US-6765531-B2July 20, 2004Trueposition, Inc.System and method for interference cancellation in a location calculation, for use in a wireless location system
    FR-2910131-A1June 20, 2008Thales SaLocalisation passive ensembliste en modes toa/tdoa
    US-2011285589-A1November 24, 2011Trueposition, Inc.Network Location and Synchronization of Peer Sensor Stations in a Wireless Geolocation Network
    US-2010127874-A1May 27, 2010Curtis Guy PInformation locator
    US-8806653-B2August 12, 2014Andrew L. Di RienzoLocation based service
    US-2002002575-A1January 03, 2002Eisler Craig G., Roundtree Brian C.Hypertext concept notation for dynamically constructing a sentence to respond to a user request
    US-9226257-B2December 29, 2015Qualcomm IncorporatedPositioning for WLANs and other wireless networks
    EP-0832440-A4November 17, 1999Sanconix IncVerbesserte positionsberechnung
    WO-2012149565-A3February 07, 2013Trekintelligence, Inc.System and method for cell phone targeting and tracking
    GB-2356098-BOctober 03, 2001Fujitsu LtdPortable radio terminal
    US-8028275-B2September 27, 2011Invensys Systems, Inc.Control systems and methods with smart blocks
    US-2003013449-A1January 16, 2003Hose David A., Fitch James A.Monitoring boundary crossings in a wireless network
    US-2004203854-A1October 14, 2004Nowak Steven P.Formatting location information based on output device specifications
    US-2005090266-A1April 28, 2005Leonid SheynblatLocal area network assisted positioning
    US-9709621-B2July 18, 2017Arcom Digital, LlcLeakage detection of digital signals in an HFC network
    US-6952158-B2October 04, 2005Kennedy Jr Joseph PPseudolite positioning system and method
    US-5463672-AOctober 31, 1995Nec CorporationPersonal mobile communications system having central station for paging mobile users via base stations
    US-8902904-B2December 02, 2014Trapeze Networks, Inc.Network assignment based on priority
    US-9727867-B2August 08, 2017Guy Hefetz, Jacob Heffez, Christopher Donald WoodMethod for detecting misuse of identity in electronic transactions
    US-2003129996-A1July 10, 2003Ksi Inc.Robust, efficient, localization system
    US-6269246-B1July 31, 2001Ppm, Inc.Location determination using RF fingerprinting
    US-6434378-B1August 13, 2002Cellexis International, Inc.Pre-paid cellular telephone system
    US-9291712-B2March 22, 2016Nextnav, LlcCell organization and transmission schemes in a wide area positioning system (WAPS)
    GB-2316823-AMarch 04, 1998Motorola LtdLoxcating cellular radio transmitter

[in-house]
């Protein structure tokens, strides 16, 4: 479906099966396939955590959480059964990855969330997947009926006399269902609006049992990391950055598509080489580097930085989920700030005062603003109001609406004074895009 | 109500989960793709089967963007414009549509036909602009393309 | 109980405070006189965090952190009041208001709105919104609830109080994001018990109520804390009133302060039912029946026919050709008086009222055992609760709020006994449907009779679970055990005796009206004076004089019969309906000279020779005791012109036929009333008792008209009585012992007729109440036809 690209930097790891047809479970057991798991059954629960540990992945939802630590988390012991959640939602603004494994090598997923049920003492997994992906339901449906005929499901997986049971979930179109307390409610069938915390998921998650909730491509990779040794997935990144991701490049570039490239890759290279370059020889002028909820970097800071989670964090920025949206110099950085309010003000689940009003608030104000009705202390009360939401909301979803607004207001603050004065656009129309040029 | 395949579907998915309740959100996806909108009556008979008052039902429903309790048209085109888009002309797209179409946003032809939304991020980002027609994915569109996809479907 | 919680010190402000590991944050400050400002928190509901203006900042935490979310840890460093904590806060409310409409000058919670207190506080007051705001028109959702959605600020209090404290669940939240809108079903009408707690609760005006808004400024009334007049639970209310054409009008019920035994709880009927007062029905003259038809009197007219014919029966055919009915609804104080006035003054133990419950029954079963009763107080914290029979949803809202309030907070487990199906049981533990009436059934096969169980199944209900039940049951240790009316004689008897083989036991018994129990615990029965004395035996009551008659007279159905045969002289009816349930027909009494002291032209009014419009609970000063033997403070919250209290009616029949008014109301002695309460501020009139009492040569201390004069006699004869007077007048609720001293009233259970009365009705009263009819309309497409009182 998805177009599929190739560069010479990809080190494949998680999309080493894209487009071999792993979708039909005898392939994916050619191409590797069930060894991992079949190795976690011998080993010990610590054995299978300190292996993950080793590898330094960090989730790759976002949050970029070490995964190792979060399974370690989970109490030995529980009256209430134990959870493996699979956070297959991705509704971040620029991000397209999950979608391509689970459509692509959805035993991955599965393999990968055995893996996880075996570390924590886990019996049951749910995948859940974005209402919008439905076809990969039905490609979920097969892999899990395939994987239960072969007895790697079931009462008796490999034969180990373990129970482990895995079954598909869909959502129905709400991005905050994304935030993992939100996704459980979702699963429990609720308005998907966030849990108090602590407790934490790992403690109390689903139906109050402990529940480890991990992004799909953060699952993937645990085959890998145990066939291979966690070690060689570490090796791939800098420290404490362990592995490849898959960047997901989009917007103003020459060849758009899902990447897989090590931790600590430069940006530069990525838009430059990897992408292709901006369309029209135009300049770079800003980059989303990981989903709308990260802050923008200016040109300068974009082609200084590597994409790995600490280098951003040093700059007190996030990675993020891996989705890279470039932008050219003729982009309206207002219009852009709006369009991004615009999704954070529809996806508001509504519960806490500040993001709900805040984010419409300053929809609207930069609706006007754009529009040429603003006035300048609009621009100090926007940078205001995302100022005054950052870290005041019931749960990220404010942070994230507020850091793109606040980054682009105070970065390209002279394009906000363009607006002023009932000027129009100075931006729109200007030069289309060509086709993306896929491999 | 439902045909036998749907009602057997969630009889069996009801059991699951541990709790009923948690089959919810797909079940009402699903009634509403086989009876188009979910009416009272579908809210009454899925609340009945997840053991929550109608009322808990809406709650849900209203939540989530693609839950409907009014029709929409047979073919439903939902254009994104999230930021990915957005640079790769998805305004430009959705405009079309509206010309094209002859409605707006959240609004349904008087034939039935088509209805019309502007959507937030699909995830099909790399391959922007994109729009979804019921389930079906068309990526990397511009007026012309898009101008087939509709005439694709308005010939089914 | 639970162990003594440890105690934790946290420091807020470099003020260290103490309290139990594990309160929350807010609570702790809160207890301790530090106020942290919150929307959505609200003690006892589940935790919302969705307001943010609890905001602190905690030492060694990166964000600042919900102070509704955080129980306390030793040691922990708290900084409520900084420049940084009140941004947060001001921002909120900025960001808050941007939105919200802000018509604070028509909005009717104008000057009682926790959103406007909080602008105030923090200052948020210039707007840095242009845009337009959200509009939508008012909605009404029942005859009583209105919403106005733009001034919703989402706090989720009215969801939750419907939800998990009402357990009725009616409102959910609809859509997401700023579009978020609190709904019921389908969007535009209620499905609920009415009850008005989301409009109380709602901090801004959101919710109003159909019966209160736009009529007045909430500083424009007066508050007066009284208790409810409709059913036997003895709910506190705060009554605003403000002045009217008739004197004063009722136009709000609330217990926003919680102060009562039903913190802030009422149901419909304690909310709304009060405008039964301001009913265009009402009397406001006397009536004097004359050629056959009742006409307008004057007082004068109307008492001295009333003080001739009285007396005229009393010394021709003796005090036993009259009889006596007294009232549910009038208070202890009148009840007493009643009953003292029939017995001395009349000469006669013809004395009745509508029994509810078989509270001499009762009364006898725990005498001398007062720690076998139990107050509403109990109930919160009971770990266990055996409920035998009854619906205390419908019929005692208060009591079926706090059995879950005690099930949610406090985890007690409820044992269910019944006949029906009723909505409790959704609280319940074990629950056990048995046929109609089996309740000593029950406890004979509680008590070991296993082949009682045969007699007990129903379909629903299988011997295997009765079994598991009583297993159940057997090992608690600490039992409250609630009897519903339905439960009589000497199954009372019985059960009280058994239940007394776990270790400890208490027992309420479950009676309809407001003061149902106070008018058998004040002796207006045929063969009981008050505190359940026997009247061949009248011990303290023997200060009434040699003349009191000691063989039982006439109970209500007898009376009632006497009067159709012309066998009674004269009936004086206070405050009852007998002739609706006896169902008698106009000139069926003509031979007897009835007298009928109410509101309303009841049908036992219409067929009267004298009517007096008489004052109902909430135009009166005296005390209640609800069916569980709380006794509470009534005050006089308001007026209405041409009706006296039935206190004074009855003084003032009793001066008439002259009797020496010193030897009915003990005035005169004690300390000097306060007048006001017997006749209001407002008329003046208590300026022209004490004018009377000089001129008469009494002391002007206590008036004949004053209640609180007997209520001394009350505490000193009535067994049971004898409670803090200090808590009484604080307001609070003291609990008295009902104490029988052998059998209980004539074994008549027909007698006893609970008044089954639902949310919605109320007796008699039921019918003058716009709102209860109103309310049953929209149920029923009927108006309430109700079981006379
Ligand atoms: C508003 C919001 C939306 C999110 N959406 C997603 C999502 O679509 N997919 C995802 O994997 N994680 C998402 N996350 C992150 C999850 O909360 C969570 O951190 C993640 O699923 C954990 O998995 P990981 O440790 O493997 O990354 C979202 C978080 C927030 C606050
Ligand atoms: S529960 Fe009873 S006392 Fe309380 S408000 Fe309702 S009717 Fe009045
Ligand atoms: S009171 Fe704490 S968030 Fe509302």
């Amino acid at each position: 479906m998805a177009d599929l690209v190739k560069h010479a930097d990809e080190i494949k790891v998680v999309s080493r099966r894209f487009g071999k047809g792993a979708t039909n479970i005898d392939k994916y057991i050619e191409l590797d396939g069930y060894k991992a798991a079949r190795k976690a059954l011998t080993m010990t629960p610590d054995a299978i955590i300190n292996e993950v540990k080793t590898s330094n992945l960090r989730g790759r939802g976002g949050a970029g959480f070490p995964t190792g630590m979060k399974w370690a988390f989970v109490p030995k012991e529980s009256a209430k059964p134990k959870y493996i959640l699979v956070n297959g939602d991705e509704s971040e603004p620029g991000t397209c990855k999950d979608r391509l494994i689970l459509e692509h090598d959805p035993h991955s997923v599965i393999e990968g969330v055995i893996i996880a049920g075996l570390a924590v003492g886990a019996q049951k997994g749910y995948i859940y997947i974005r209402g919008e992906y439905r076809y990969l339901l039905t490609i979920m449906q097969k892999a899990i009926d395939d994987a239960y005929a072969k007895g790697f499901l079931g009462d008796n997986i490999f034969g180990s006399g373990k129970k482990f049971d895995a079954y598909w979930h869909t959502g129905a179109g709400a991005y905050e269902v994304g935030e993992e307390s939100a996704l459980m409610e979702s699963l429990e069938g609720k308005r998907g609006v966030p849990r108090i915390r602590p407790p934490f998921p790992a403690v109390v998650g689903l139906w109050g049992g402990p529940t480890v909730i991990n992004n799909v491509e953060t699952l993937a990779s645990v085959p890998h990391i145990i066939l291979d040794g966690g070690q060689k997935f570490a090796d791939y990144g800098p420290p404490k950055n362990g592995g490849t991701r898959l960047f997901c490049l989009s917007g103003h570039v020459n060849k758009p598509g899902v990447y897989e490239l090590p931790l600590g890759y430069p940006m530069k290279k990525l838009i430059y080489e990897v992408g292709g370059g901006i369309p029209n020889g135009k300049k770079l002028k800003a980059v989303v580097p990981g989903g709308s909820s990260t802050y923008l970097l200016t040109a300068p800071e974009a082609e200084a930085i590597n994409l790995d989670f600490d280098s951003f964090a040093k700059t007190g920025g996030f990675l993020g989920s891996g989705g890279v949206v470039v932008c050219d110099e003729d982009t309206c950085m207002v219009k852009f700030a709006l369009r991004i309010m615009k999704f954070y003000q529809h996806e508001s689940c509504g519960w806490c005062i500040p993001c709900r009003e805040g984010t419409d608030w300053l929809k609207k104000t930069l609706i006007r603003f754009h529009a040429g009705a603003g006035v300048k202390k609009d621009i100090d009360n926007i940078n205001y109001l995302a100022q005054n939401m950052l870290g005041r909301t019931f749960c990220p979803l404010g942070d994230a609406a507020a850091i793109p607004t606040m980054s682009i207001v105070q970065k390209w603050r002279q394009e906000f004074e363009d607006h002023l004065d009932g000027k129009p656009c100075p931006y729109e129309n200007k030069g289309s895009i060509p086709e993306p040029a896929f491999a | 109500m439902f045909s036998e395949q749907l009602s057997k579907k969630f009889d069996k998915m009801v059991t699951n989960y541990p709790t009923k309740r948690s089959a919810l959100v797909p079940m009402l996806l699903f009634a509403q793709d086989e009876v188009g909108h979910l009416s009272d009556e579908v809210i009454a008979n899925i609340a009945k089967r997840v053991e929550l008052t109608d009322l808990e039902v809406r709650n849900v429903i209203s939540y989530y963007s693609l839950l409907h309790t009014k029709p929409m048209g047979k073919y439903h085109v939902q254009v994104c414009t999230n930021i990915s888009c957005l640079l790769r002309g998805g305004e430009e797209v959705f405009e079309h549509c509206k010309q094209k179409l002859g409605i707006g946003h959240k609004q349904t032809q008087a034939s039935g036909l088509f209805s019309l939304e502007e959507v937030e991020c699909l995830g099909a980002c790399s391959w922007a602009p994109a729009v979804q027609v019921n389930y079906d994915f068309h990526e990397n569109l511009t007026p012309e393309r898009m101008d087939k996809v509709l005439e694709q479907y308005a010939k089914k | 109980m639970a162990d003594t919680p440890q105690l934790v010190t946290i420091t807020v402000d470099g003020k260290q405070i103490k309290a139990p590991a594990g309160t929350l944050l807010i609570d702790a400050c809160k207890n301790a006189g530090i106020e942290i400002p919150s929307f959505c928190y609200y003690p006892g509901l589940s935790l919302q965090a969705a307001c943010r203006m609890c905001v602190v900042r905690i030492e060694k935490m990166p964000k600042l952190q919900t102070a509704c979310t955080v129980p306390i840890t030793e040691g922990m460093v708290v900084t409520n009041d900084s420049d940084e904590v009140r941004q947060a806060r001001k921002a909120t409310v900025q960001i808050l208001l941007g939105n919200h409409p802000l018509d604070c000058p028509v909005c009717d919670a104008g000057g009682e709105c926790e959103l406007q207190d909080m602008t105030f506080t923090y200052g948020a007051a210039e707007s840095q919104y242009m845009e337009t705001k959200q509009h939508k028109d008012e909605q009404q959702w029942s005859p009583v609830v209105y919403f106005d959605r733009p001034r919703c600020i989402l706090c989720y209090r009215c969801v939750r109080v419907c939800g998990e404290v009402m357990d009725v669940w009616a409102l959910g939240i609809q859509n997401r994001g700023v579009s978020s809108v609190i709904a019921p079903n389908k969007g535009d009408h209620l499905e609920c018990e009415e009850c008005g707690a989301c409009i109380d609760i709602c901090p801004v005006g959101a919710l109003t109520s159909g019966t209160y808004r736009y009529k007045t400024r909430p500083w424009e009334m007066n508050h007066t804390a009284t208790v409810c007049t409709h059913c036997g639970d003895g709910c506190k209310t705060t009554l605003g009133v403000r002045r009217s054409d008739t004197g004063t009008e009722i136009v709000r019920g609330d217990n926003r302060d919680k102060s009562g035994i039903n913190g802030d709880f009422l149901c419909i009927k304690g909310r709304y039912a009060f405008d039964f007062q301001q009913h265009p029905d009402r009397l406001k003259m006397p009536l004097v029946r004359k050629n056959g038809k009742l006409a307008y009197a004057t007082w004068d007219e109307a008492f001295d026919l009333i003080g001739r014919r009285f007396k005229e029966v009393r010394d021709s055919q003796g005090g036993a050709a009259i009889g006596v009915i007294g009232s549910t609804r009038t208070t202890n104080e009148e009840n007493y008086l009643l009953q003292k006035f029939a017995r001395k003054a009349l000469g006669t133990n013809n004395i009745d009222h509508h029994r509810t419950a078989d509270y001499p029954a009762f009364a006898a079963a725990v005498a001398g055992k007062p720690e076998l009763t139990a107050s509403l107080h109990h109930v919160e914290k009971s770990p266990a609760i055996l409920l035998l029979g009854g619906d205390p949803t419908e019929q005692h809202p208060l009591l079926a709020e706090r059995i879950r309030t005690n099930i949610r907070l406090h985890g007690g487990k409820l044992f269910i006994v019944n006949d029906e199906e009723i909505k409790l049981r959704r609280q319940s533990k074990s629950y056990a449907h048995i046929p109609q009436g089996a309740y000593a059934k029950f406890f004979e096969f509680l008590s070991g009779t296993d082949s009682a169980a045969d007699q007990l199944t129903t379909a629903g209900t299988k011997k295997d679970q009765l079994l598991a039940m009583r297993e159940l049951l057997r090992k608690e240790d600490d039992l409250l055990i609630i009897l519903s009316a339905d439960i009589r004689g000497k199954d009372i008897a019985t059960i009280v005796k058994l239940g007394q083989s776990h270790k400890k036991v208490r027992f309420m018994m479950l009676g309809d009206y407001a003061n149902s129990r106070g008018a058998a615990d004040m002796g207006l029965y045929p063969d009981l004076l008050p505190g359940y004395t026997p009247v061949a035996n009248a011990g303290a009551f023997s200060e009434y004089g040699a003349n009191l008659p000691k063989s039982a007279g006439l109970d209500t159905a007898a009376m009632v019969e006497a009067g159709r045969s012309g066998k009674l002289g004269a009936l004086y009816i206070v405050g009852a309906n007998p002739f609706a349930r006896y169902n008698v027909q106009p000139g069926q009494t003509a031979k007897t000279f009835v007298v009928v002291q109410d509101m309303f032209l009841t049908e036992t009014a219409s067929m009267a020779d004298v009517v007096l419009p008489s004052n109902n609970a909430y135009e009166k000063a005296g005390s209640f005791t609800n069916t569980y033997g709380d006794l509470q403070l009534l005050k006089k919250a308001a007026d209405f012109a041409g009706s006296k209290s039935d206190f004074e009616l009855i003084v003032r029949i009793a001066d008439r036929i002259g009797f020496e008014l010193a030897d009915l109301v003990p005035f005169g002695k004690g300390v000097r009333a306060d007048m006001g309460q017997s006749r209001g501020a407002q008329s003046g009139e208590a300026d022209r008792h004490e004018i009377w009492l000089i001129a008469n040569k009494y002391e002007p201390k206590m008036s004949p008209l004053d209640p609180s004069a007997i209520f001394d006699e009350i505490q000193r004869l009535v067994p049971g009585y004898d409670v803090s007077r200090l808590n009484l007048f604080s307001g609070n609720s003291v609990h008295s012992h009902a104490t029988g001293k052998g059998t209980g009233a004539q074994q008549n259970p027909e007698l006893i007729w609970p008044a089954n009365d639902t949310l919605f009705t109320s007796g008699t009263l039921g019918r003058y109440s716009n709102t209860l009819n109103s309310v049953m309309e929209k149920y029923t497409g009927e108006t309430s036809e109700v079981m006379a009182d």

EP-2642313-A1September 25, 2013Medav GmbHVerfahren und Vorrichtung zur TDOA-Lokalisierung mit reduzierten Datenraten
    US-6567671-B2May 20, 2003At&T Wireless Services, Inc.Wireless communication device with call screening
    WO-9642021-A1December 27, 1996Boshell & KnoxPersonal satellite link with user identifier
    US-6047192-AApril 04, 2000Ksi Inc.Robust, efficient, localization system
    US-6115596-ASeptember 05, 2000Ericsson Inc.Systems and methods for handling emergency calls in hierarchical cell structures
    US-7433696-B2October 07, 2008Cisco Systems, Inc.Wireless node location mechanism featuring definition of search region to optimize location computation
    CN-1629654-BMay 26, 2010O2控股有限公司Cellular radio location system
    US-9699609-B2July 04, 2017Dennis J. DuprayNetwork services dependent upon geographical constraints
    WO-9814018-A1April 02, 1998Rutgers UniversityProcede et systeme d'estimation de position de station mobile
    EP-0832440-A2April 01, 1998Sanconix, INC.Calcul de position ameliore
    US-6724340-B1April 20, 2004Information Systems LaboratoriesDetecting system having a coherent sparse aperture
    US-7966021-B2June 21, 2011Cisco Systems, Inc.Enhanced wireless node location using differential signal strength metric
    US-7898388-B2March 01, 2011I.D. Systems, Inc.Mobile asset data management system
    US-7924224-B2April 12, 2011Trueposition, Inc.Variable coherence integration for the location of weak signals
    US-7408660-B1August 05, 2008Sprint Spectrum L.P.Method and system for managing delivery of digital image files to image processing labs
    US-7940213-B2May 10, 2011Andrew, LlcSystem and method for determining falsified satellite measurements
    GB-2338374-ADecember 15, 1999Motorola LtdLocating a mobile telephone using time of arrival measurements
    US-2002025836-A1February 28, 2002Knight Clifford LeeWireless communications methods and systems using a remote, self-contained communications antenna unit